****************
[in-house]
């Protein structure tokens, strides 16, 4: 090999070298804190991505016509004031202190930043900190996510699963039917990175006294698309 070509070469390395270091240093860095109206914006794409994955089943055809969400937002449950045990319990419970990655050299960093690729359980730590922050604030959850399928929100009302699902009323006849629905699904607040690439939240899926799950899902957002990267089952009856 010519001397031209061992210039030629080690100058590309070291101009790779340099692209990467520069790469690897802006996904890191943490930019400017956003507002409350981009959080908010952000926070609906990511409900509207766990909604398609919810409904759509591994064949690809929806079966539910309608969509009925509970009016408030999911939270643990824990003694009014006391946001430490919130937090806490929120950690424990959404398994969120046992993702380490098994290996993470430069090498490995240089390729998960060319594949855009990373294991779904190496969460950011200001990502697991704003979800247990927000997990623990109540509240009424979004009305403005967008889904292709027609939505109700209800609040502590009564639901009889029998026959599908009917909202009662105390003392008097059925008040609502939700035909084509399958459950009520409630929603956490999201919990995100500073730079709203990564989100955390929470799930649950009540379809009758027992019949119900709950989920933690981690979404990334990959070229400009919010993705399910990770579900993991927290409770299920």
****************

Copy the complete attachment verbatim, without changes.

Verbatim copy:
[in-house]
């Protein structure tokens, strides 16, 4: 090999070298804190991505016509004031202190930043900190996510699963039917990175006294698309 070509070469390395270091240093860095109206914006794409994955089943055809969400937002449950045990319990419970990655050299960093690729359980730590922050604030959850399928929100009302699902009323006849629905699904607040690439939240899926799950899902957002990267089952009856 010519001397031209061992210039030629080690100058590309070291101009790779340099692209990467520069790469690897802006996904890191943490930019400017956003507002409350981009959080908010952000926070609906990511409900509207766990909604398609919810409904759509591994064949690809929806079966539910309608969509009925509970009016408030999911939270643990824990003694009014006391946001430490919130937090806490929120950690424990959404398994969120046992993702380490098994290996993470430069090498490995240089390729998960060319594949855009990373294991779904190496969460950011200001990502697991704003979800247990927000997990623990109540509240009424979004009305403005967008889904292709027609939505109700209800609040502590009564639901009889029998026959599908009917909202009662105390003392008097059925008040609502939700035909084509399958459950009520409630929603956490999201919990995100500073730079709203990564989100955390929470799930649950009540379809009758027992019949119900709950989920933690981690979404990334990959070229400009919010993705399910990770579900993991927290409770299920």